Praxis Needs Practice

Mischa Gaus

The way The World Social Forum is described in its literature sounds great: an open meeting place for reflective thinking, democratic debate of ideas, formulation of proposals, free exchange of experiences and interlinking for effective action.”

On the ground, it looked more like a choir enjoying itself as one preacher after another stood up to deliver his sermon.

No wonder U.S. activists have picked up on this three-year-old international phenomenon, created to combat the World Economic Forum and now a counter-forum so popular it spawned a counter-counter-forum and a Tolstoy-length program. But where are U.S. social forums carrying the idea? Catching up to cities like Pittsburgh and Ithaca, Chicago got its first taste of praxis-building January 31 in what is supposed to be the future of social forums, de-emphasizing the massive world gathering for internationally linked local and regional meetings. Turnout was triple what organizers expected — upward of 500 by day’s end.

But like its international counterpart, Chicago’s forum was essentially a talking shop, where so many topics were presented it was impossible to attend more than a fraction of them or to find out what happened. Teaching people to work together and share strategies is great — the mohawked anarchokid spotted talking with the elderly nun was just one example — but are the new people who come to these events leaving committed to action and connected to new groups, or do they just leave?

For an event designed to inspire the grassroots, the gaze was cast rather distant. Workshops about national or global issues beat local and state ones by almost a 4‑to‑1 margin. The inevitable droning-panelist syndrome choked off debate and even dialogue at some points, and white guys seemed to be out front an awful lot (case in point: speakers at the gentrification seminar included zero women and one Latino, who got shut up halfway through his introduction). Social forums promote a permanent process” of building alternatives to corporate models, but on the ground it looked more like a choir enjoying itself as one preacher after another stood up to deliver his sermon.

Unsurprisingly, the hard left seems to like this kind of event almost as much as their scarf-like Palestinian kaffiyehs, as much a standard-issue item for them as a steaming Starbucks cup is for the yuppie. 

A professor stood up in the morning plenary to ask a decent question, about the missed opportunity to organize the thousands of people awakened to activism during the lead-up to the Iraq war. His mistake was to suggest it may well have been the domineering presence of ossified ideologists that turned people off. After the snorting died down, several of the next speakers denounced him. Coulda been a Comintern meeting. The forum’s democratic structure can be its downfall, like so many activist projects before it, unless non-demagogic groups swallow the demagogues with their numbers.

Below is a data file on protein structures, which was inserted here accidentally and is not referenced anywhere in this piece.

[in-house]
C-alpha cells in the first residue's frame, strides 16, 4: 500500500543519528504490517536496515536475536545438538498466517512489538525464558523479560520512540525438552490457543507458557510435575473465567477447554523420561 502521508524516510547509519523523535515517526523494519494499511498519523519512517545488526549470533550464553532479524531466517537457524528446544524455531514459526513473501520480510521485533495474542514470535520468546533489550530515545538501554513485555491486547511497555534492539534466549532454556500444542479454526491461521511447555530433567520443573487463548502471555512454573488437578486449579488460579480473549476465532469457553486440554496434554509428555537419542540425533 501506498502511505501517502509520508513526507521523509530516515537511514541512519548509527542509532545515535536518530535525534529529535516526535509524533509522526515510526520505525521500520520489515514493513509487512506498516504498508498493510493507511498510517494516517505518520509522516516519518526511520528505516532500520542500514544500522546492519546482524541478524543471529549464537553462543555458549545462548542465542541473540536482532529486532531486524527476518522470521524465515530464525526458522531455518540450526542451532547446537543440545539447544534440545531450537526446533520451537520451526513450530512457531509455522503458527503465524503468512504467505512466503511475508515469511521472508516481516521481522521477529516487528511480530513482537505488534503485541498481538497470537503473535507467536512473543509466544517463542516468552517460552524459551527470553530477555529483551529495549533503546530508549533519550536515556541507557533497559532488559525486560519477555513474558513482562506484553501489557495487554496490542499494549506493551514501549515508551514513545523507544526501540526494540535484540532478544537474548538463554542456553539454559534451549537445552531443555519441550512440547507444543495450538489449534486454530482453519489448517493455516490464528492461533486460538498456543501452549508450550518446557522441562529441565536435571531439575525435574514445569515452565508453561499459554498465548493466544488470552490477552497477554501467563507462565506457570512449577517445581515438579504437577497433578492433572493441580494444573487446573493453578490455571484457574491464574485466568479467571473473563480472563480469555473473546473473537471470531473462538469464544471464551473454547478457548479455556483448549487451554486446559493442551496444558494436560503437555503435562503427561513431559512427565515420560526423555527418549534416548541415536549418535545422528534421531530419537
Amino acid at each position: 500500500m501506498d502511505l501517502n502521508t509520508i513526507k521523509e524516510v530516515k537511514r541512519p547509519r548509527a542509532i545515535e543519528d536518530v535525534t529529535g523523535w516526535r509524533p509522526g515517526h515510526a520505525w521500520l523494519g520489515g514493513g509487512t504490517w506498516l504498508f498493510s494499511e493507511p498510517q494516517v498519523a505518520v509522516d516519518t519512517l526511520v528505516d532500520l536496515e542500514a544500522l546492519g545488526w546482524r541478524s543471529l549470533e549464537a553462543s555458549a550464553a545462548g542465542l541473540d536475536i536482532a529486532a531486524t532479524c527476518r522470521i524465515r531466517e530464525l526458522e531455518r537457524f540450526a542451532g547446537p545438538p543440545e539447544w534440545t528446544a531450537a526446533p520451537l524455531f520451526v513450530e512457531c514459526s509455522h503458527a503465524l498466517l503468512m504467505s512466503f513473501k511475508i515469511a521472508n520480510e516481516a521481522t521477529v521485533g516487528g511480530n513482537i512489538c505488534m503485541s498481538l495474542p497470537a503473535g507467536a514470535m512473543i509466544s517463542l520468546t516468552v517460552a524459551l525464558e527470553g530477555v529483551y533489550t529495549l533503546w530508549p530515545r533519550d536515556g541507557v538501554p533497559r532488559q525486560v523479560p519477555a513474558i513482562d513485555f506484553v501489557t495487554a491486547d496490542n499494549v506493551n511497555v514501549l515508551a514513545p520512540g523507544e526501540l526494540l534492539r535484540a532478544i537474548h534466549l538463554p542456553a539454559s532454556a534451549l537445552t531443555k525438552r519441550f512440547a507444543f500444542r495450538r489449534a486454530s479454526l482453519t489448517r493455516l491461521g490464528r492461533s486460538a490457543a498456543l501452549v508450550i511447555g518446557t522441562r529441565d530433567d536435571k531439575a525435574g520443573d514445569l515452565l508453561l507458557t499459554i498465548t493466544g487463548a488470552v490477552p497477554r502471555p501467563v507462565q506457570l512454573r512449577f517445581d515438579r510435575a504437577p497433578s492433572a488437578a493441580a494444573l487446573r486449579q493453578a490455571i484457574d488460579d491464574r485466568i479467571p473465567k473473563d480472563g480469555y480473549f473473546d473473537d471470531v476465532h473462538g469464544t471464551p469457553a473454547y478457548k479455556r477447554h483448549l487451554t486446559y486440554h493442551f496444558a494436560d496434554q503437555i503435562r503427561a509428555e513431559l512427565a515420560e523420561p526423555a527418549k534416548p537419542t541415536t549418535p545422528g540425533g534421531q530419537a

Chicago activism seemed a small world by day’s end. Ghosts from campaigns past drifted through the hallways and staircases of Jones Prep High School, a curious choice itself. Perched on State Street at Harrison next to the giant Pacific Garden Mission, the location served up a little slice of reality — walking out of a room of do-gooders into bunches of homeless men has a way of adding some urgency to the discussion.

I don’t want to tear down the very concept of forums, which if done well are templates for the councils and assemblies at the core of a democratic, participatory society. Organizers want the forum to be an annual event, so in the interest of being constructive, here are some suggestions, compiled from people smarter than me who attended:

  • Focus on the local. Prioritize local issues and invite more community organizers and progressive neighborhood groups. If we are to shape policy, the best chance we have is here at home, and these are the people to know.
  • Get some action. An integral part of most similar daylong events includes pausing the chatter to hit a picket line, leaflet and generally stop traffic. With such a massive crowd, heads turn and a local fight gets some oxygen.
  • Create a central space to share. With so many people and topics, a lot gets lost, and grasping the entirety of what is out there becomes impossible. Chicago is already a massive, difficult place to understand, but a freewheeling job-fair-like room displaying the gamut of local grassroots action would help.

I was still in cartoons-and-naptime land during Harold Washington’s tenure as Chicago mayor, but as I understand it, his administration succeeded because it bridged the divide separating communities of color and progressive whites. There is no doubt we need a new, true international, but not at the expense of home.

Mischa Gaus is an editor of Labor Notes magazine, the largest independent union publication in the United States.
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